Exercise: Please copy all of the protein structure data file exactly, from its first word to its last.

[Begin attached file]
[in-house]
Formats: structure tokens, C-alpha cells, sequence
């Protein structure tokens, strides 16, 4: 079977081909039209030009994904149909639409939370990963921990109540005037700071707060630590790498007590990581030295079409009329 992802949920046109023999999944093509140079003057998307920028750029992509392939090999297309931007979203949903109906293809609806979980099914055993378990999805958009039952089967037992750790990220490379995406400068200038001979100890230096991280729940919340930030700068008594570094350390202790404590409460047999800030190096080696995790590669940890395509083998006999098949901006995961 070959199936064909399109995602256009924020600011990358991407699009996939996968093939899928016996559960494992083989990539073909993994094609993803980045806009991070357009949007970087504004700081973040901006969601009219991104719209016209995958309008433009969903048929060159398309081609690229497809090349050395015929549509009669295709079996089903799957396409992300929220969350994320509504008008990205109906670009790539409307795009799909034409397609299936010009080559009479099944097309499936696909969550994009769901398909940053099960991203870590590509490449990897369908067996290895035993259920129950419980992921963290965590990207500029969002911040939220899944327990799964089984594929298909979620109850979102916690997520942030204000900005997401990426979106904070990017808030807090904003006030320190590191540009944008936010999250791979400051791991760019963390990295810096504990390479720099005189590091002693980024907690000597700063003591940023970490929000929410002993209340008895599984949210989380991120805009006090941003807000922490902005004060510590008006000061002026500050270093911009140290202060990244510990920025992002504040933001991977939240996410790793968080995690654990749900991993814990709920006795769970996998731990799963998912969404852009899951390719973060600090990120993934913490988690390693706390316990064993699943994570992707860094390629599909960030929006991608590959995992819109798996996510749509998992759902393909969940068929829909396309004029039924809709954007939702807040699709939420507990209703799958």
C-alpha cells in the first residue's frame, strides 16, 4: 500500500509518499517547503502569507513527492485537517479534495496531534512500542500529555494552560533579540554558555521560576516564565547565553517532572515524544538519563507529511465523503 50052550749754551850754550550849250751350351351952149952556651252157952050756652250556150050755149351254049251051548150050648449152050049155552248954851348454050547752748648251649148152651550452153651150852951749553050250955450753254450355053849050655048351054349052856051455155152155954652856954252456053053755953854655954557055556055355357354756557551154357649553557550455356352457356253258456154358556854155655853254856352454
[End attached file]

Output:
[in-house]
Formats: structure tokens, C-alpha cells, sequence
């Protein structure tokens, strides 16, 4: 079977081909039209030009994904149909639409939370990963921990109540005037700071707060630590790498007590990581030295079409009329 992802949920046109023999999944093509140079003057998307920028750029992509392939090999297309931007979203949903109906293809609806979980099914055993378990999805958009039952089967037992750790990220490379995406400068200038001979100890230096991280729940919340930030700068008594570094350390202790404590409460047999800030190096080696995790590669940890395509083998006999098949901006995961 070959199936064909399109995602256009924020600011990358991407699009996939996968093939899928016996559960494992083989990539073909993994094609993803980045806009991070357009949007970087504004700081973040901006969601009219991104719209016209995958309008433009969903048929060159398309081609690229497809090349050395015929549509009669295709079996089903799957396409992300929220969350994320509504008008990205109906670009790539409307795009799909034409397609299936010009080559009479099944097309499936696909969550994009769901398909940053099960991203870590590509490449990897369908067996290895035993259920129950419980992921963290965590990207500029969002911040939220899944327990799964089984594929298909979620109850979102916690997520942030204000900005997401990426979106904070990017808030807090904003006030320190590191540009944008936010999250791979400051791991760019963390990295810096504990390479720099005189590091002693980024907690000597700063003591940023970490929000929410002993209340008895599984949210989380991120805009006090941003807000922490902005004060510590008006000061002026500050270093911009140290202060990244510990920025992002504040933001991977939240996410790793968080995690654990749900991993814990709920006795769970996998731990799963998912969404852009899951390719973060600090990120993934913490988690390693706390316990064993699943994570992707860094390629599909960030929006991608590959995992819109798996996510749509998992759902393909969940068929829909396309004029039924809709954007939702807040699709939420507990209703799958």
C-alpha cells in the first residue's frame, strides 16, 4: 500500500509518499517547503502569507513527492485537517479534495496531534512500542500529555494552560533579540554558555521560576516564565547565553517532572515524544538519563507529511465523503 50052550749754551850754550550849250751350351351952149952556651252157952050756652250556150050755149351254049251051548150050648449152050049155552248954851348454050547752748648251649148152651550452153651150852951749553050250955450753254450355053849050655048351054349052856051455155152155954652856954252456053053755953854655954557055556055355357354756557551154357649553557550455356352457356253258456154358556854155655853254856352454